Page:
Sorry, just in case you weren’t aware of how iconic that is, it is ALL THREE OF THEM SINGING WHILE DRINKING. (It’s also a Ricki and the Flash reunion for Meryl/Audra and a Mamma Mia reunion for Meryl/Christine, so I’m YELLING.)

Obviously, Twitter just also kept yelling about the three of them, because how can you NOT?

There was plenty of Into the Woods to take us through the night—maybe because it’s one of those shows that everyone has some kind of connection to. Whether seeing it as a kid and being absolutely baffled or watching Chris Pine sing “Agony” and falling in love in the movie, there are so many who love the show, and rightfully so. That means that out of all the performances, the most came from this show!

From Lin-Manuel Miranda doing “Giants in the Sky” to Ben Platt and Beanie Feldstein taking on the Baker and the Baker’s Wife, there was a lot to see.

I don’t know if it was PLANNED this way (with delays and everything else), but the 11 o’clock number was … well … Sondheim’s (arguably) most famous 11 o’clock number, “Send in the Clowns”—and also the song I will cry over no matter what. Donna Murphy, who is an icon in her own right, just simply sat in front of a piano and sang, and that’s all I could have wanted.

But, for me, Sunday in the Park with George is one of my all-time favorite Stephen Sondheim shows. I’m strange about Sondheim musicals; I won’t listen to them until I’ve seen them in a live form in some way or another. So, I went into the Jake Gyllenhaal production and came out a sobbing mess, and it hasn’t stopped. This was in 2017. But alas, Gyllenhaal and Annaleigh Ashford (who played Dot) are planning to do the show again in London, and thus sang the iconic “Move On.”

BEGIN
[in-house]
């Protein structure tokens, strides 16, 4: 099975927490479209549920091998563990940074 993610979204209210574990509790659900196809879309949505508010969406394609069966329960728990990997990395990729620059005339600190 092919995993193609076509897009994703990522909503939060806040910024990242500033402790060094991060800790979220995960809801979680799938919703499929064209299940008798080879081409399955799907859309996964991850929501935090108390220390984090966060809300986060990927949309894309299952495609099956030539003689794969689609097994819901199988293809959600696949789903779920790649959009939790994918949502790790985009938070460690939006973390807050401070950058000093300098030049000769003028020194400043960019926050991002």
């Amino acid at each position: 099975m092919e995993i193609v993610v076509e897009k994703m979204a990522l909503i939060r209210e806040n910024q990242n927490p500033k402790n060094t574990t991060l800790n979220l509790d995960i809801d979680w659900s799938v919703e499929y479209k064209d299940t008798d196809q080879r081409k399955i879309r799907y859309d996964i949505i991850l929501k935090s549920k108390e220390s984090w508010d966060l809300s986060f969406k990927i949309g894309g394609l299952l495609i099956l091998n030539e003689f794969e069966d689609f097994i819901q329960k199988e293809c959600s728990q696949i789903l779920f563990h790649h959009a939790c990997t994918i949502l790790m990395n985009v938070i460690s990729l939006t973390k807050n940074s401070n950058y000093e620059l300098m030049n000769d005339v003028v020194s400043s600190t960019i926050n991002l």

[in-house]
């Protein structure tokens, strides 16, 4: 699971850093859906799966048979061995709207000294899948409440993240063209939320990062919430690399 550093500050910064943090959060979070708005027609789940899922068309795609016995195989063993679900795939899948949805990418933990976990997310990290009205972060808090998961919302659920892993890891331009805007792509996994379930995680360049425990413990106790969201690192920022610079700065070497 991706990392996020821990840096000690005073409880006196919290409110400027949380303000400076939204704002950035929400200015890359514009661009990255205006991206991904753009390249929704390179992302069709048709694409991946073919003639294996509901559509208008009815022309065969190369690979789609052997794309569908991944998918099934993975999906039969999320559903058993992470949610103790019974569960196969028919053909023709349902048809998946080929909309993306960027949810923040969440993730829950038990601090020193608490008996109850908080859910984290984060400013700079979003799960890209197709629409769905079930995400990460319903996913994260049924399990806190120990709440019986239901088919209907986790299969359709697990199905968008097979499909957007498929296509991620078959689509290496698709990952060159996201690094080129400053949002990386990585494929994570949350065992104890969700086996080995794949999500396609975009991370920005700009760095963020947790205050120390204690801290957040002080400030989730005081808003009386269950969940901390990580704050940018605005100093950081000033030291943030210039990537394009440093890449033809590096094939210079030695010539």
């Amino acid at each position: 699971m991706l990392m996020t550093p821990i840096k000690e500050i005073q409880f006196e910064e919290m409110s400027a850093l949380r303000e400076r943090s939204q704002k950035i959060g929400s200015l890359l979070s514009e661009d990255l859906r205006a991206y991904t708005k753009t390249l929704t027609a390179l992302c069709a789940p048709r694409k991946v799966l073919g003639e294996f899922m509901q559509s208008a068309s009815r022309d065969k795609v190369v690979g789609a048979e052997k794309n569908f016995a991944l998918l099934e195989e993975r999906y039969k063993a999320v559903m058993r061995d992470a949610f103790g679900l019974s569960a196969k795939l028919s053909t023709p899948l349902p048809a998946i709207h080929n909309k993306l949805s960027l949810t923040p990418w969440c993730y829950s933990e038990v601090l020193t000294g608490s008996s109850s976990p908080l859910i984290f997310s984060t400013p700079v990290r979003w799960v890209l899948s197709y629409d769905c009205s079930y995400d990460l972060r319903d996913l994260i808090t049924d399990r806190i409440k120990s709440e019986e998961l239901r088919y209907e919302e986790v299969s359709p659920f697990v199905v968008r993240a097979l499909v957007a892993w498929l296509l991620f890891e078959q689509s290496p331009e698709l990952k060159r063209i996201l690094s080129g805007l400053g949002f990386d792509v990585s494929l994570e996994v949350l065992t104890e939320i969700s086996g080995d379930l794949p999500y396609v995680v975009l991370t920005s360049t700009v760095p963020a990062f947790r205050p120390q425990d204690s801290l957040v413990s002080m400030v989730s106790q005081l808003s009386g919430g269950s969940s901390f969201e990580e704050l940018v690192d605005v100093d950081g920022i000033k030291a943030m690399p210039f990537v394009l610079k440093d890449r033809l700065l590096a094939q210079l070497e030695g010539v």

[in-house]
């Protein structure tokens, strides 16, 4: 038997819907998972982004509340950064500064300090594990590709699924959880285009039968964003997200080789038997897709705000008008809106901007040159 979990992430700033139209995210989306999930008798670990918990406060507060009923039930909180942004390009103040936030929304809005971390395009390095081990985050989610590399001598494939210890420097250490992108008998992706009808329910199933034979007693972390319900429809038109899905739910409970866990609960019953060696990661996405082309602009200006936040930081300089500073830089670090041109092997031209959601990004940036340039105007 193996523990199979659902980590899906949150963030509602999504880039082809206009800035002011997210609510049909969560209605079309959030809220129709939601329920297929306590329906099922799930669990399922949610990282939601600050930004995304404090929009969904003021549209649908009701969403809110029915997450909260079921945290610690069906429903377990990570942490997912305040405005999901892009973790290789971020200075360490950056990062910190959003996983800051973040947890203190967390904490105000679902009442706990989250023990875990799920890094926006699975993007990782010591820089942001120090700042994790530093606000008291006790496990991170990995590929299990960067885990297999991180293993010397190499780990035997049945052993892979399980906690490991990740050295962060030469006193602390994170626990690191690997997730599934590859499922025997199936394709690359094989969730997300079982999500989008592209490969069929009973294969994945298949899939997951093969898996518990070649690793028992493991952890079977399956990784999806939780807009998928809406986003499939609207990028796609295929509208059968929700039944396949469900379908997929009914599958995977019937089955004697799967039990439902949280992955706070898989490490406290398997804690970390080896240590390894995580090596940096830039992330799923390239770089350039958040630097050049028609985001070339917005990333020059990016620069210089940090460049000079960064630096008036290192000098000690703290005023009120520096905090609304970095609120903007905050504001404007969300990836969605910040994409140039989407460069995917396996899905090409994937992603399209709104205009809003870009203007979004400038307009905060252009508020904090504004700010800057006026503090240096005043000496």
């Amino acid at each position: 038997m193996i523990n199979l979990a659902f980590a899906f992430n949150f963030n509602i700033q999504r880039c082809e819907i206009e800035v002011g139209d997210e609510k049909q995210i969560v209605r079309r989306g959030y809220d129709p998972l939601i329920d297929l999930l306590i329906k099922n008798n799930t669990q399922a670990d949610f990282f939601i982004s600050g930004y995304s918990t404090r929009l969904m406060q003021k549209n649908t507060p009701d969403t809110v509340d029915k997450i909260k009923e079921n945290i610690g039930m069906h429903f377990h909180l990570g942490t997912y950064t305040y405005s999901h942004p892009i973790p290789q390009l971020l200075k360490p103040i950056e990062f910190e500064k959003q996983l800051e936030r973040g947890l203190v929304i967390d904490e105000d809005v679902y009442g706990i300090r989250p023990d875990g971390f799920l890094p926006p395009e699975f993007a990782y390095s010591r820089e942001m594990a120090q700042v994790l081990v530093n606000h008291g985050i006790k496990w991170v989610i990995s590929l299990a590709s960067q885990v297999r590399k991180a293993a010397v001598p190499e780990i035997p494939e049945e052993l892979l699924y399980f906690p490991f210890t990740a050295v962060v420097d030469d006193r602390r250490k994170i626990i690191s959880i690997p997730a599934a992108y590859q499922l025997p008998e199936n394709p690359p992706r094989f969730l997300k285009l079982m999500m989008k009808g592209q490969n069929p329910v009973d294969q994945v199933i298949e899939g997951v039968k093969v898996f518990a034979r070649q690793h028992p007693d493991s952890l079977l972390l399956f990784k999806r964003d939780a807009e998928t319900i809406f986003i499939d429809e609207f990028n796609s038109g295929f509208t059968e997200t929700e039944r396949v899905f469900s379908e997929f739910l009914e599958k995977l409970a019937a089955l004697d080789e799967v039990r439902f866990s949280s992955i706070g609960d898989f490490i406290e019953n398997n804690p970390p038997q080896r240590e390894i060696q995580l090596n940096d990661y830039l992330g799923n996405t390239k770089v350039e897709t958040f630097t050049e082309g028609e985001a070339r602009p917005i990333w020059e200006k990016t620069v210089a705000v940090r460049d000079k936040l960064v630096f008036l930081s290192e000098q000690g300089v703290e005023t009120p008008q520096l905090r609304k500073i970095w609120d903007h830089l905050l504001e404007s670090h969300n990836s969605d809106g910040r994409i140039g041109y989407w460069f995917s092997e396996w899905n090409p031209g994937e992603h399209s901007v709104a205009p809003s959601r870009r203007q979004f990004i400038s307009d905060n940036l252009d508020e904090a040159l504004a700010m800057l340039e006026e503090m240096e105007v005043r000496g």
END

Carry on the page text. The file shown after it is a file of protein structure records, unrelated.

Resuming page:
That’s not all, though. Michael Cerverais sang “Finishing the Hat” to a window, Mandy Patinkin (who originated George) sang “Lesson #8” in an empty park, and Melissa Errico made me cry over “Children and Art,” so you know, a great time for me. Great fun.

I didn’t even talk about Raúl Esparza because I’m still trying to unpack the beauty of his ring light shining on him as he sang—even if I would love if he had done “Being Alive,” as he was, technically, the host.)

One thing I didn’t particularly love was that two of the greatest Sondheim roles for women (the Witch from Into the Woods and Mrs. Lovett from Sweeney Todd) were represented by men singing their songs … because they wanted to point out that the women often get the best songs? It was weird, and I didn’t like it, because like the only Sweeney Todd song for Mrs. Lovett was “By the Sea,” sung by Randy Rainbow, and like … Mrs. Lovett deserved better.

I do love that Nathan Lane was not aware that Stephen Sondheim has had birthday concerts in the past, but just … you know … with an audience.

Here’s the one for Sondheim’s 80th birthday and a video that frequently makes me cry. (I just really love Mandy Patinkin.)

To this day, I think about seeing Stephen Sondheim at the closing performance of Sunday in the Park With George and just clapping at him because it’s the only thing you really can do for his music and work. Thank you, from the bottom of my heart, Mr. Sondheim. Happy birthday.

And, anyway, my new headcanon is that Aaron Tveit and Jake Gyllenhaal are quarantining together and sharing one set of AirPods.


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Rachel (she/her) is an I, Tonya stan who used to have a poster of Frank Sinatra on her wall as a kid. She loves superheroes, weird musicals, wants Robert Downey Jr. to release a new album, and would sell her soul for Pedro Pascal as Kraven the Hunter. She is Leslie Knope and she's okay with that. Secretly Grogu's mom and Lizzie Olsen's best friend.